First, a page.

Assignment: Early Onset Schizophrenia Children and adolescents with schizophrenia have more difficulty functioning in academic or work settings, and significant impairment usually persists into adulthood. They may have speech or language disorders and in some cases borderline intellectual functioning. These individuals are more likely to complete suicide attempts or die from other accidental causes. Schizophrenia is characterized by positive and negative symptoms. Positive symptoms include hallucinations, delusions, and behavior disturbance. Negative symptoms include blunted affect and attention, apathy, and lack of motivation and social interest. In this Assignment, you compare treatment plans for adults diagnosed with schizophrenia with treatment plans for children and adolescents diagnosed with schizophrenia. You also consider the legal and ethical issues involved in medicating children diagnosed with schizophrenia. Comparison Treating Plans Between Adults Diagnosed with Schizophrenia with Children and Adolescents . Learning Objectives Students will: • Compare evidence-based treatment plans for adults versus children and adolescents diagnosed with schizophrenia • Analyze legal and ethical issues surrounding the forceful administration of medication to children diagnosed with schizophrenia • Analyze the role of the PMHNP in addressing issues related to the forceful administration of medication to children diagnosed with schizophrenia To Prepare for this Assignment: • Review the Learning Resources concerning early-onset schizophrenia. The Assignment (2 pages): • Compare at least two evidence-based treatment plans for adults diagnosed with schizophrenia with evidence-based treatment plans for children and adolescents diagnosed with schizophrenia. • Explain the legal and ethical issues involved with forcing children diagnosed with schizophrenia to take medication for the disorder and how a PMHNP may address those issues. Note: The School of Nursing requires that all papers submitted include a title page, introduction, summary, and references. The Sample Paper provided at the Walden Writing Center provides an example of those required elements (available at http://writingcenter.waldenu.edu/57.htm). All papers submitted must use this formatting. By Day 7 Submit your Assignment. Rubric Detail Select Grid View or List View to change the rubric’s layout. Name: Comparison Treating Plans Between Adults Diagnosed with Schizophrenia with Children and Adolescents . NRNP_6660_Week9_Assignment_Rubric • Grid View • List View Show Descriptions Quality of Work Submitted: The extent of which work meets the assigned criteria and work reflects graduate-level critical and analytic thinking.– Excellent 27 (27%) – 30 (30%) Assignment exceeds expectations. All topics are addressed with a minimum of 75% containing exceptional breadth and depth about each of the assignment topics. Good 24 (24%) – 26 (26%) Assignment meets expectations. All topics are addressed with a minimum of 50% containing good breadth and depth about each of the assignment topics. Fair 21 (21%) – 23 (23%) The assignment meets most of the expectations. One required topic is either not addressed or inadequately addressed. Poor 0 (0%) – 20 (20%) The assignment superficially meets some of the expectations. Two or more required topics are either not addressed or inadequately addressed. Quality of Work Submitted: The purpose of the paper is clear.– Excellent 5 (5%) – 5 (5%) A clear and comprehensive purpose statement is provided that delineates all required criteria. Good 4 (4%) – 4 (4%) The purpose of the assignment is stated, yet is brief and not descriptive. Fair 3.5 (3.5%) – 3.5 (3.5%) The purpose of the assignment is vague or off-topic. Poor 0 (0%) – 3 (3%) No purpose statement was provided. Assimilation and Synthesis of Ideas: The extent to which the work reflects the student’s ability to: Understand and interpret the assignment’s key concepts.– Excellent 9 (9%) – 10 (10%) Demonstrates the ability to critically appraise and intellectually explore key concepts. Good 8 (8%) – 8 (8%) Demonstrates a clear understanding of key concepts.Comparison Treating Plans Between Adults Diagnosed with Schizophrenia with Children and Adolescents . Fair 7 (7%) – 7 (7%) Shows some degree of understanding of key concepts. Poor 0 (0%) – 6 (6%) Shows a lack of understanding of key concepts and deviates from topics. Assimilation and Synthesis of Ideas: The extent to which the work reflects the student’s ability to: Apply and integrate the material in course resources (i.e., video, required readings, and textbook) and credible outside resources.– Excellent 18 (18%) – 20 (20%) Demonstrates and applies exceptional support of major points and integrates 2 or more credible outside sources, in addition to 2–3-course resources to support point of view. Good 16 (16%) – 17 (17%) Integrates specific information from 1 credible outside resource and 2–3-course resources to support major points and point of view. Fair 14 (14%) – 15 (15%) Minimally includes and integrates specific information from 2–3 resources to support major points and point of view.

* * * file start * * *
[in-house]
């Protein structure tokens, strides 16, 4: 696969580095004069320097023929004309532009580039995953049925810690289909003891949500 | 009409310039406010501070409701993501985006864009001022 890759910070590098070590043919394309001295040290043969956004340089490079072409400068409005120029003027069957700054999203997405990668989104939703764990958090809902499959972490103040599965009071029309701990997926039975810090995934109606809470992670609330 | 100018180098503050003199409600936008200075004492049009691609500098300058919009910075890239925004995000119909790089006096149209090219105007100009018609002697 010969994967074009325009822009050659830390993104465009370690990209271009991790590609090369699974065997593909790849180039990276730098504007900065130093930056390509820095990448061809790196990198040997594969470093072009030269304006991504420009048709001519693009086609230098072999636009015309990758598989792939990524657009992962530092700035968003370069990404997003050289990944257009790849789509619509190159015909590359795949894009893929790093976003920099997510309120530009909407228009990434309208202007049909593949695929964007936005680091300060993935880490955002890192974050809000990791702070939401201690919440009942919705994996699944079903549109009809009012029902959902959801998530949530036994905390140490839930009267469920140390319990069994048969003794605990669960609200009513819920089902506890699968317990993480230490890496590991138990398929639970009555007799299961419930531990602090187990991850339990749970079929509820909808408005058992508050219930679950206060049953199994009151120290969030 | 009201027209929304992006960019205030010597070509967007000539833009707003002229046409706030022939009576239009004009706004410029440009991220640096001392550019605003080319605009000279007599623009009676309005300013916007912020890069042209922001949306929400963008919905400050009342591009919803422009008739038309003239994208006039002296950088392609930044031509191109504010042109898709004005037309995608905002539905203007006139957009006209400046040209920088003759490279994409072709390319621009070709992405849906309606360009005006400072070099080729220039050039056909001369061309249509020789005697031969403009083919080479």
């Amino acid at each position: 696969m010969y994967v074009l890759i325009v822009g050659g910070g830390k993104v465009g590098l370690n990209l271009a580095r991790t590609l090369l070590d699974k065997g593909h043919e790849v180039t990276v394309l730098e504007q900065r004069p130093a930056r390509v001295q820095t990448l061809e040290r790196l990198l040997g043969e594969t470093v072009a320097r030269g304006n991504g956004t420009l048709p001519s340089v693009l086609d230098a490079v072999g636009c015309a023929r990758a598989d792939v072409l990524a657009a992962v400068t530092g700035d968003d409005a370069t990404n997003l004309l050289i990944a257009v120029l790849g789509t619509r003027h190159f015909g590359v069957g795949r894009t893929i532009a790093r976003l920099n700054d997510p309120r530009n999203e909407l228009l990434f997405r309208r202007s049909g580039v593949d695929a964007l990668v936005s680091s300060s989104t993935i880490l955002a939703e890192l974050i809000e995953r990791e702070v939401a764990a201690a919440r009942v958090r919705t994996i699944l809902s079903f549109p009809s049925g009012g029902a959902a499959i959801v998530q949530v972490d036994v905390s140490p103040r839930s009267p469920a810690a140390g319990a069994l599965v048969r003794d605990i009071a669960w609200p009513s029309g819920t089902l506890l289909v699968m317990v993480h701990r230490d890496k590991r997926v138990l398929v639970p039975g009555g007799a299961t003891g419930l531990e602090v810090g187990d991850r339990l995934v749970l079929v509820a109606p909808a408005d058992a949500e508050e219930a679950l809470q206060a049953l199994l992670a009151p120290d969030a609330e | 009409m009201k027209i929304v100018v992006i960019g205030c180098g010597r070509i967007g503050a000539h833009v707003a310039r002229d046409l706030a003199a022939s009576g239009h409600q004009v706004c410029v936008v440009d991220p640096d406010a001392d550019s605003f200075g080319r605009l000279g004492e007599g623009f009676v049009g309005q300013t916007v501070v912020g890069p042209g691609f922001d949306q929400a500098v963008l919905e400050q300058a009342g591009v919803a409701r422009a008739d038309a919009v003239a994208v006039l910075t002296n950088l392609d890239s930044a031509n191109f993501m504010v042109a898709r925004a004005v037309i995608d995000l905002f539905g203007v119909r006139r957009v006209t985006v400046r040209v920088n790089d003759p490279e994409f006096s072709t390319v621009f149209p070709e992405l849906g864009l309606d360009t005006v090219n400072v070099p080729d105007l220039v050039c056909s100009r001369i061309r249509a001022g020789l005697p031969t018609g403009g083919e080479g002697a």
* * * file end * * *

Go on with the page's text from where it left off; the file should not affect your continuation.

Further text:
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Poor 0 (0%) – 13 (13%) Includes and integrates specific information from no resources or 1 resource to support major points and point of view. Assimilation and Synthesis of Ideas: The extent to which the work reflects the student’s ability to: Synthesize (combines various components or different ideas into a new whole) material in course resources (i.e., video, required readings, textbook) and outside, credible resources by comparing different points of view and highlighting similarities, differences, and connections.– Excellent 18 (18%) – 20 (20%) Synthesizes and justifies (defends, explains, validates, confirms) information gleaned from sources to support major points presented. Applies meaning to the field of advanced nursing practice. Good 16 (16%) – 17 (17%) Summarizes information gleaned from sources to support major points but does not synthesize. Fair 14 (14%) – 15 (15%) Identifies but does not interpret or apply concepts and/or strategies correctly; ideas unclear and/or underdeveloped. Poor 0 (0%) – 13 (13%) Rarely or does not interpret, apply, and synthesize concepts and/or strategies. Written Expression and Formatting Paragraph and Sentence Structure: Paragraphs make clear points that support well-developed ideas, flow logically, and demonstrate the continuity of ideas. Sentences are clearly structured and carefully focused—neither long and rambling nor short and lacking substance.– Excellent 5 (5%) – 5 (5%) Paragraphs and sentences follow writing standards for structure, flow, continuity, and clarity. Good 4 (4%) – 4 (4%) Paragraphs and sentences follow writing standards for structure, flow, continuity, and clarity 80% of the time. Fair 3.5 (3.5%) – 3.5 (3.5%) Paragraphs and sentences follow writing standards for structure, flow, continuity, and clarity 60%–79% of the time. Comparison Treating Plans Between Adults Diagnosed with Schizophrenia with Children and Adolescents . Poor 0 (0%) – 3 (3%) Paragraphs and sentences follow writing standards for structure, flow, continuity, and clarity < 60% of the time. Written Expression and Formatting English writing standards: Correct grammar, mechanics, and proper punctuation.– Excellent 5 (5%) – 5 (5%) Uses correct grammar, spelling, and punctuation with no errors. Good 4 (4%) – 4 (4%) Contains a few (1–2) grammar, spelling, and punctuation errors. Fair 3.5 (3.5%) – 3.5 (3.5%) Contains several (3–4) grammar, spelling, and punctuation errors. Poor 0 (0%) – 3 (3%) Contains many (? 5) grammar, spelling, and punctuation errors that interfere with the reader’s understanding. Written Expression and Formatting The paper follows correct APA format for the title page, headings, font, spacing, margins, indentations, page numbers, running head, parenthetical/in-text citations, and reference list.– Excellent 5 (5%) – 5 (5%) Uses correct APA format with no errors. Good 4 (4%) – 4 (4%) Contains a few (1–2) APA format errors. Fair 3.5 (3.5%) – 3.5 (3.5%) Contains several (3–4) APA format errors. Poor 0 (0%) – 3 (3%) Contains many (? 5) APA format errors. Total Points: 100 Name: NRNP_6660_Week9_Assignment_Rubric Week 9: Early-Onset Schizophrenia “I can’t believe he is speaking to me! I have always liked his music, but now here he is on TV speaking directly to me! When I started following him on social media, he must have seen my profile. I know he loves me. He cannot love that model I saw with him in the picture. She must be the person following me to school. I have not seen her, but I know she is there. She does not want me to be with him, but I will be with him. He loves me as much as I love him.” Kaitlyn, age 17 Early-onset schizophrenia is a rare and severe mental illness in which children interpret reality abnormally. There is a range of problems with cognitive functioning, behavior, and emotions. Perceptions may be distorted and children or their parents may report that they have difficulty distinguishing reality. This is a diagnosis that is difficult to confirm in the early stages. This week, you compare evidence-based treatment plans for adults versus children diagnosed with schizophrenia. You analyze the legal and ethical issues involved with forcing patients with early-onset schizophrenia to take medications for the disorder. You also complete a Decision Tree concerning children with psychotic disorders. Learning Resources Required Readings American Nurses Association. (2014). Psychiatric-mental health nursing: Scope and standards of practice (2nd ed.). Washington, DC: Author. • Standard 10 “Quality of Practice” (pages 73-74) American Psychiatric Association. (2013). Diagnostic and statistical manual of mental disorders (5th ed.). Washington, DC: Author. • “Schizophrenia Spectrum and Other Psychotic Disorders” Giles, L. L., & Martini, D. R. (2016). Challenges and promises of pediatric psychopharmacology. Academic Pediatrics, 16(6), 508-518. doi:10.1016/j.acap.2016.03.011 Hargrave, T. M., & Arthur, M. E. (2015). Teaching child psychiatric assessment skills: Using pediatric mental health screening tools. International Journal of Psychiatry in Medicine, 50(1), 60-72. McClellan, J., & Stock, S. (2013). Practice parameter for the assessment and treatment of children and adolescents with schizophrenia. Journal of the American Academy of Child & Adolescent Psychiatry, 52(9), 976–990. Retrieved from http://www.jaacap.com/article/S0890-8567(13)00112-3/pdf Sadock, B. J., Sadock, V. A., & Ruiz, P. (2014). Kaplan & Sadock’s synopsis of psychiatry: Behavioral sciences/clinical psychiatry (11th ed.). Philadelphia, PA: Wolters Kluwer. • Chapter 31, “Child Psychiatry” (pp. 1268–1283) Stahl, S. M. (2014). Prescriber’s Guide: Stahl’s Essential Psychopharmacology (5th ed.).Comparison Treating Plans Between Adults Diagnosed with Schizophrenia with Children and Adolescents . New York, NY: Cambridge University Press. Note: All Stahl resources can be accessed through the Walden Library using the link. This link will take you to a login page for the Walden Library. Once you log in to the library, the Stahl website will appear. To access information on the following medications, click on The Prescriber’s Guide, 5th Ed. tab on the Stahl Online website and select the appropriate medication. Review the following medications: Schizoaffective disorder Schizophrenia amisulpride aripiprazole asenapine carbamazepine (adjunct) chlorpromazine clozapine cyamemazine flupenthixol haloperidol iloperidone lamotrigine (adjunct) l-methyl folate (adjunct) loxapine lurasidone mesoridazine molindone olanzapine paliperidone perospirone perphenazine pipothiazine quetiapine risperidone sertindole sulpiride thioridazine thiothixene trifluoperazine valproate (Divalproex) (adjunct) ziprasidone zotepine zuclopenthixol amisulpride aripiprazole asenapine carbamazepine (adjunct) chlorpromazine clozapine cyamemazine flupenthixol haloperidol iloperidone lamotrigine (adjunct) l-methyl folate (adjunct) loxapine lurasidone mesoridazine molindone olanzapine paliperidone perospirone perphenazine pipothiazine quetiapine risperidone sertindole sulpiride thioridazine thiothixene trifluoperazine valproate (Divalproex) (adjunct) ziprasidone zotepine zuclopenthixol Note: Many of these medications are FDA approved for adults only. Some are FDA approved for disorders in children and adolescents. Many are used “off label” for the disorders examined in this week. As you read the Stahl drug monographs, focus your attention on FDA approvals for children/adolescents (including “ages” for which the medication is approved, if applicable) and further note which drugs are “off label.” Required Media Laureate Education (Producer). (2017b). A young girl with strange behaviors [Multimedia file]. Baltimore, MD: Author. Optional Resources Thapar, A., Pine, D. S., Leckman, J. F., Scott, S., Snowling, M. J., & Taylor, E. A. (2015). Rutter’s child and adolescent psychiatry (6th ed.). Hoboken, NJ: Wiley Blackwell. • Chapter 57, “Schizophrenia and Psychosis” (pp. 774–794) Comparison Treating Plans Between Adults Diagnosed with Schizophrenia with Children and Adolescents .